Health & Wellness

'It saved my life': Hunt for pink socks leads mom to detect breast cancer

Every breast cancer survivor remembers the moment that finally led to a timely, life-saving diagnosis. For Amy Seventko, it happened to involve a pair of bright pink children’s socks.

Courtesy Amy Seventko
Amy Seventko shares a happy moment with her four kids shortly before her breast cancer diagnosis in 2011.

Four years ago, Seventko, a mom of four who lives in Leesburg, Virginia, was irritated to discover her 11-year-old son had to wear the colorful accessories for a football game the next day. It was October and the boy's team was wearing pink accents in honor of Breast Cancer Awareness Month.

“Of course, he didn’t tell me until the night before,” Seventko, 43, told TODAY. “They were sold out everywhere because all the leagues in the area wear them. So I had to run around all over town to try to find these pink socks. I was actually really annoyed by that.”

Her husband travels every week, so Seventko was on her own. Her irritation grew when the last-minute hunt for the pink socks spread to a 20-mile radius and went on for a couple of hours even as she was busy juggling her other kids’ activities. She had pink fatigue.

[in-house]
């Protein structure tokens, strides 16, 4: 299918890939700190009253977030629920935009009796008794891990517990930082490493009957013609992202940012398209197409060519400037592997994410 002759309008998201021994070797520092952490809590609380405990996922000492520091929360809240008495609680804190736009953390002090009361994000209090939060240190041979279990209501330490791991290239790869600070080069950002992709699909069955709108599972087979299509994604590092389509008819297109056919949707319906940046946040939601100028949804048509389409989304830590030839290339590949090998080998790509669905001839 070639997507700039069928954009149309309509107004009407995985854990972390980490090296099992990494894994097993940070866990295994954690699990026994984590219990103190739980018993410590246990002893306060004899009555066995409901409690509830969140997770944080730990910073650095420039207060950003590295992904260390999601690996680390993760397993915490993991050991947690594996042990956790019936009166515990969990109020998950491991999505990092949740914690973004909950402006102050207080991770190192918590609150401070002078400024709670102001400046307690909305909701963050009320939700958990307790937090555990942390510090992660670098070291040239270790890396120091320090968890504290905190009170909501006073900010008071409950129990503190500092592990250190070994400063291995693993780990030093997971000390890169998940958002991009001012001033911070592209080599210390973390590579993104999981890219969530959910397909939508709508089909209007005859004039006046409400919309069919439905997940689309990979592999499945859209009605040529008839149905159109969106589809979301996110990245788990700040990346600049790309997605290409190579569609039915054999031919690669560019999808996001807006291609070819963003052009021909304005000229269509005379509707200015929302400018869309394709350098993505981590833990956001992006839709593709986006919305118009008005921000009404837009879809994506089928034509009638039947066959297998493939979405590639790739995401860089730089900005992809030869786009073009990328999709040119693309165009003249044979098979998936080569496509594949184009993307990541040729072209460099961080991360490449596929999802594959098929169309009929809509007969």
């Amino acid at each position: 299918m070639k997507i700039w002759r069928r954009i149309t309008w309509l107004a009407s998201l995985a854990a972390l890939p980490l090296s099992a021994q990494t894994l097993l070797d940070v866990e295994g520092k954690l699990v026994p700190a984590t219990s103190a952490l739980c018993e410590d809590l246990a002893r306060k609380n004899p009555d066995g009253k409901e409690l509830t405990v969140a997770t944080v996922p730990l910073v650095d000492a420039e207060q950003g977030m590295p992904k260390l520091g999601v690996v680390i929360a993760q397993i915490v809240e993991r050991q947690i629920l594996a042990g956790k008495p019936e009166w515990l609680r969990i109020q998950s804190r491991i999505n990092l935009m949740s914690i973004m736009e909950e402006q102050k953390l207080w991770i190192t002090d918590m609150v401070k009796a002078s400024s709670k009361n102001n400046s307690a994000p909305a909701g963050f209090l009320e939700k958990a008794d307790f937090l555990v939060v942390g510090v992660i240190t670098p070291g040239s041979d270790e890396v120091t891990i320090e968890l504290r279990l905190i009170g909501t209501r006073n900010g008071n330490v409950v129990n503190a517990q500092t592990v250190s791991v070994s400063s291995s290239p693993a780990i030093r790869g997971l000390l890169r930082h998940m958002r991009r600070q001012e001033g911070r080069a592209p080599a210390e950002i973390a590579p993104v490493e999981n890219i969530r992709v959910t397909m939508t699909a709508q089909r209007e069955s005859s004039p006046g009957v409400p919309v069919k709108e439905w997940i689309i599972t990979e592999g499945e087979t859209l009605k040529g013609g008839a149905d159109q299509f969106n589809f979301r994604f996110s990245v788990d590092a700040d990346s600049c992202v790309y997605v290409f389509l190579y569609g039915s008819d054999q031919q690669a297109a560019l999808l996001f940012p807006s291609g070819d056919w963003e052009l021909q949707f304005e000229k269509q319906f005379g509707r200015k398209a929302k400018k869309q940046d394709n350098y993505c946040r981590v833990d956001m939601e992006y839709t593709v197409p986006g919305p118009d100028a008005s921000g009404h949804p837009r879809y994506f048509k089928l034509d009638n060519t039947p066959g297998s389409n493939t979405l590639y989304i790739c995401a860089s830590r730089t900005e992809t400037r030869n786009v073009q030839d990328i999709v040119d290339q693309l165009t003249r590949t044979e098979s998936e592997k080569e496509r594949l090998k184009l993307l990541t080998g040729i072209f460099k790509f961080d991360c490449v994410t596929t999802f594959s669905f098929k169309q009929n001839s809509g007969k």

Later, when Seventko finally had a moment to herself, she had a chance to vent.

“I was in the shower that night and I was like, ‘Stupid Breast Cancer Awareness Month, what a pain.’ I was really annoyed,” Seventko recalled. “And then all of a sudden I thought, ‘I’ve never even checked myself, ever.’ So I did and it was right then that I found a lump. I was really freaked out.”

Read more: How to talk to your daughter about breast cancer: A survivor's story

Courtesy Amy Seventko
Amy Seventko, seen here mid-way through her treatment, is now cancer-free.

The impromptu breast self-exam prompted by a pair of pink socks turned out to be a crucial moment. Even though her mom had had breast cancer, Seventko hadn’t been that concerned about the disease. She’d been getting screening mammograms, including one just months before that October day, but they did not detect anything wrong.

Seventko was diagnosed with breast cancer on Dec. 15, 2011, by a doctor at Inova Health System in Virginia. She underwent a double mastectomy — one of six surgeries during her treatment — and received chemotherapy and radiation.

Today, she’s cancer-free, feeling well and thankful for the pink sock incident. As for Breast Cancer Awareness Month, she’s concerned some companies that tout products with pink ribbons benefit from it without necessarily donating the money for research, but thinks the October campaign did its job.

“I do believe it’s a great notion,” Seventko said. “I feel like it saved my life.”

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